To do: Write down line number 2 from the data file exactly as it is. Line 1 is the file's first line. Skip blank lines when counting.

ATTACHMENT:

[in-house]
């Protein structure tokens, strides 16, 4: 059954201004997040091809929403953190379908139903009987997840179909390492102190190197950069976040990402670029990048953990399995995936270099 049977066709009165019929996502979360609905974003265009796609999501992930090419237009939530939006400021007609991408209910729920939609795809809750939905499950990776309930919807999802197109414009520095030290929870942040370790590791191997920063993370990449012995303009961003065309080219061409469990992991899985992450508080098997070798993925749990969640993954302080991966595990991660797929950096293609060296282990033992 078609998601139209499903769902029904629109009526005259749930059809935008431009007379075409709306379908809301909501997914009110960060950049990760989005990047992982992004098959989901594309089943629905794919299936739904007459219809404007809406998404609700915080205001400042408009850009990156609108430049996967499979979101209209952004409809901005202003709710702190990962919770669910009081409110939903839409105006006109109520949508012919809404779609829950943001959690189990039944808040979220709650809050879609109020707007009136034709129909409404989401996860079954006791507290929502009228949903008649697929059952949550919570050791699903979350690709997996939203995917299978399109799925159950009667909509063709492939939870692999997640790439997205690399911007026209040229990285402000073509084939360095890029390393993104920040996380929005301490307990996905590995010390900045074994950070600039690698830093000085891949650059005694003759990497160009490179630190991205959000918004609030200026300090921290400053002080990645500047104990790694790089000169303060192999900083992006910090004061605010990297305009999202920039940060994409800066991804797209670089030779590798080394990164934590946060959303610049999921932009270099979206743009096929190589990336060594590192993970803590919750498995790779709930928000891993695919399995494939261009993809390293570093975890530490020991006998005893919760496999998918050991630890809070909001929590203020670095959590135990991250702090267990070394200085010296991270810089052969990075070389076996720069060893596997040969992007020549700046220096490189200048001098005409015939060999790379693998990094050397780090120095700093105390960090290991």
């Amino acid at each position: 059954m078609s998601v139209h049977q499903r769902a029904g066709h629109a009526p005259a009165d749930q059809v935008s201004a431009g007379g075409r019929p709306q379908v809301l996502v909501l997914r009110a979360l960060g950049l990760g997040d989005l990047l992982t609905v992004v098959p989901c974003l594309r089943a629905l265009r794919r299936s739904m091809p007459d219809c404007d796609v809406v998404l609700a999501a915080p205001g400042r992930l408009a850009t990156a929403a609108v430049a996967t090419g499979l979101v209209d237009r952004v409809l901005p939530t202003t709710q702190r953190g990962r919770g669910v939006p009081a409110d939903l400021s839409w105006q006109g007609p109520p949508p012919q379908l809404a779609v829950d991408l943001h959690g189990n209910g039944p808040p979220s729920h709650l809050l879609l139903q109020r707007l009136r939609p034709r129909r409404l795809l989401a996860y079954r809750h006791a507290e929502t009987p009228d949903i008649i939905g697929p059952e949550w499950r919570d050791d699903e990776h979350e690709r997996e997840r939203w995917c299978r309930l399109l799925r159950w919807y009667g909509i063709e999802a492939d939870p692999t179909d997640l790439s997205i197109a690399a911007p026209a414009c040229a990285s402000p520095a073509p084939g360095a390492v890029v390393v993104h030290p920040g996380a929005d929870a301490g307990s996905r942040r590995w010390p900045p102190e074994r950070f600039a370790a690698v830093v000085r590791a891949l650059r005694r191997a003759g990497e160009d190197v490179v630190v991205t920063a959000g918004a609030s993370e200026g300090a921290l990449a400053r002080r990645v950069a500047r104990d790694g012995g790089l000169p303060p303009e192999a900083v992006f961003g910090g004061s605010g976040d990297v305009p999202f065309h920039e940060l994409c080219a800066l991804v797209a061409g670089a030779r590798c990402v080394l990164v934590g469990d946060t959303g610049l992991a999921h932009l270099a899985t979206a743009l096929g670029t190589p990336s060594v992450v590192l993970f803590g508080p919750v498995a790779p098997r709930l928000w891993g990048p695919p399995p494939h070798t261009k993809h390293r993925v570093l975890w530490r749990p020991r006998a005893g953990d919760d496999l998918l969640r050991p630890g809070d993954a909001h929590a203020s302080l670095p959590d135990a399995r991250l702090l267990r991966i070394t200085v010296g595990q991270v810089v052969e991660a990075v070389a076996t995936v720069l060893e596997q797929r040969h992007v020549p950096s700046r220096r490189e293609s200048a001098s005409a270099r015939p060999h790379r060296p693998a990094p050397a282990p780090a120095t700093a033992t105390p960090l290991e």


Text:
């Protein structure tokens, strides 16, 4: 059954201004997040091809929403953190379908139903009987997840179909390492102190190197950069976040990402670029990048953990399995995936270099 049977066709009165019929996502979360609905974003265009796609999501992930090419237009939530939006400021007609991408209910729920939609795809809750939905499950990776309930919807999802197109414009520095030290929870942040370790590791191997920063993370990449012995303009961003065309080219061409469990992991899985992450508080098997070798993925749990969640993954302080991966595990991660797929950096293609060296282990033992 078609998601139209499903769902029904629109009526005259749930059809935008431009007379075409709306379908809301909501997914009110960060950049990760989005990047992982992004098959989901594309089943629905794919299936739904007459219809404007809406998404609700915080205001400042408009850009990156609108430049996967499979979101209209952004409809901005202003709710702190990962919770669910009081409110939903839409105006006109109520949508012919809404779609829950943001959690189990039944808040979220709650809050879609109020707007009136034709129909409404989401996860079954006791507290929502009228949903008649697929059952949550919570050791699903979350690709997996939203995917299978399109799925159950009667909509063709492939939870692999997640790439997205690399911007026209040229990285402000073509084939360095890029390393993104920040996380929005301490307990996905590995010390900045074994950070600039690698830093000085891949650059005694003759990497160009490179630190991205959000918004609030200026300090921290400053002080990645500047104990790694790089000169303060192999900083992006910090004061605010990297305009999202920039940060994409800066991804797209670089030779590798080394990164934590946060959303610049999921932009270099979206743009096929190589990336060594590192993970803590919750498995790779709930928000891993695919399995494939261009993809390293570093975890530490020991006998005893919760496999998918050991630890809070909001929590203020670095959590135990991250702090267990070394200085010296991270810089052969990075070389076996720069060893596997040969992007020549700046220096490189200048001098005409015939060999790379693998990094050397780090120095700093105390960090290991």